Sound is crucial to the film “The Zookeeper’s Wife,” a period drama based on the real-life story of Warsaw Zoological Garden owners Antonina and Jan Zabinski (played by Jessica Chastain and Johan Heldenbergh), who rescued hundreds of Jewish citizens by smuggling them through an underground system on their property in WWII Poland, right under the noses of the Nazis.
Yet most of what’s heard by the audience remains off screen: the screams of animals, aircraft bombers flying overhead, piano music drifting through a basement chasm. Crafting authentic and accurate sounds for these cues fell to supervising sound editor Becky Sullivan, re-recording mixers Terry Porter and Anna Behlmer, and the members of the film’s sound department.
The challenge was to authentically portray the changing mix of nature, warfare, domestic life, and life in the Warsaw Ghetto, as well as the perilous scheme going on underground at the zoo over the six-year period covered in the movie.
Sullivan, a WWII buff, turned to her personal library of recordings for the fighter planes, gunfire, and other battle elements. The list of zoo sounds that open the story proved more challenging to nail down.
“We had to show the love for these animals,” Sullivan says. “They had to sound authentic, but not get cartoony. We had to create a personality for them.”
The crew recorded a catalog of sounds for featured animals, including Antonia’s purring lion cubs and a baby camel that frequently followed her around. After spot-testing sound levels, a few short moments of vocals were included.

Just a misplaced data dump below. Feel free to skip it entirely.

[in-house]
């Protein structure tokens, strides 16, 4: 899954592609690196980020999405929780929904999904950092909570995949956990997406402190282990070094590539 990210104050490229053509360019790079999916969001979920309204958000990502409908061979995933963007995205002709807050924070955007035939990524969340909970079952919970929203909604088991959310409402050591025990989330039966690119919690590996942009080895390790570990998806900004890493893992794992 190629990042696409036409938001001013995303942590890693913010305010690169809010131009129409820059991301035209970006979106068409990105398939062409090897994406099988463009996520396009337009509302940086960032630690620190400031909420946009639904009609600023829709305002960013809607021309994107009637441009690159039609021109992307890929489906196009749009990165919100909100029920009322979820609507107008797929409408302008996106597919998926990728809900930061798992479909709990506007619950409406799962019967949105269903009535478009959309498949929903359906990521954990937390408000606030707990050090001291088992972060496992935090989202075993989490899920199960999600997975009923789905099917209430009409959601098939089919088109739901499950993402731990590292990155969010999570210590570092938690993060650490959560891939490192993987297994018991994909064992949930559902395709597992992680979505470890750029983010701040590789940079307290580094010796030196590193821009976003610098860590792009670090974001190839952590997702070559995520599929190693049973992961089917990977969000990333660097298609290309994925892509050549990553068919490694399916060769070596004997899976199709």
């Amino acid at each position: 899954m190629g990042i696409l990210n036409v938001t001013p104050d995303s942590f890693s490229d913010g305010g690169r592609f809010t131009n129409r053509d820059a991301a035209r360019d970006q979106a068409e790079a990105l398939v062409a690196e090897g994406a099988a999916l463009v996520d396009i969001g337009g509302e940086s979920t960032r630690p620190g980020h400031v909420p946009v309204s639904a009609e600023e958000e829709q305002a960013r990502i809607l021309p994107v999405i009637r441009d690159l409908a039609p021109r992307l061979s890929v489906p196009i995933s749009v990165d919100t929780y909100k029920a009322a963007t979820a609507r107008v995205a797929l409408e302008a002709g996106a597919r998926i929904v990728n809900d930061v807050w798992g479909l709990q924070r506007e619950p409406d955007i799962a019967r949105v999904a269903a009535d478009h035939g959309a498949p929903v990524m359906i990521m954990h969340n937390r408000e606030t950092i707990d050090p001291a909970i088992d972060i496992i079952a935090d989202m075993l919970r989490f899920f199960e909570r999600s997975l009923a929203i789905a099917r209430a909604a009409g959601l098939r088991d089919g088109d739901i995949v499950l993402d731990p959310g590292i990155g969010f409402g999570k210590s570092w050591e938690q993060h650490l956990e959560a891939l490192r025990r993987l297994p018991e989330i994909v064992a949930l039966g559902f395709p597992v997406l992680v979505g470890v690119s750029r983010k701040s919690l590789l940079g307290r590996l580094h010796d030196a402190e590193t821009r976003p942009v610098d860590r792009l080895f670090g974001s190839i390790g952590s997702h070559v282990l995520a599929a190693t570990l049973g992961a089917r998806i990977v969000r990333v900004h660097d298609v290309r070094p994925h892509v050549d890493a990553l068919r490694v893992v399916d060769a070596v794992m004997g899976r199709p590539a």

To create the soundscape for a scene in which Antonia saves a baby elephant from suffocating, the team used recordings of a baby sea lion whose breathing patterns worked best for the injured mammal, and added heavy footsteps and anxious trumpeting to indicate the pachyderm’s parents.
For the scenes that depict the refugees in the Zabinski’s basement, Sullivan and her team were looking for ways to extend a sense of dread. Working with foley artists, they captured the sound of creaks on different types of wood. Adding these to the track, the re-recording mixers worked with reverb and delay to differentiate the presence and distance of individuals on the floor above. Porter also used compressed or expanded piano music to indicate the way it leaked into the basement space.
In addition to creating location-based sounds, the team ensured that what viewers hear corresponds to visual cues, including the reactions of actors.
During the pre-mix and dubbing stage, director Niki Caro and film editor David Coulson collaborated with the sound crew, discussing how to adjust the effects to make sure they captured the emotional landscape Caro envisioned. This included finessing the layout of an explosion — from a plane’s overhead flight to the scattering of debris.
“Niki did a great job of shooting directional cues,” Behlmer says. “If something drew our attention, we watched the action and figured out how to orchestrate it.”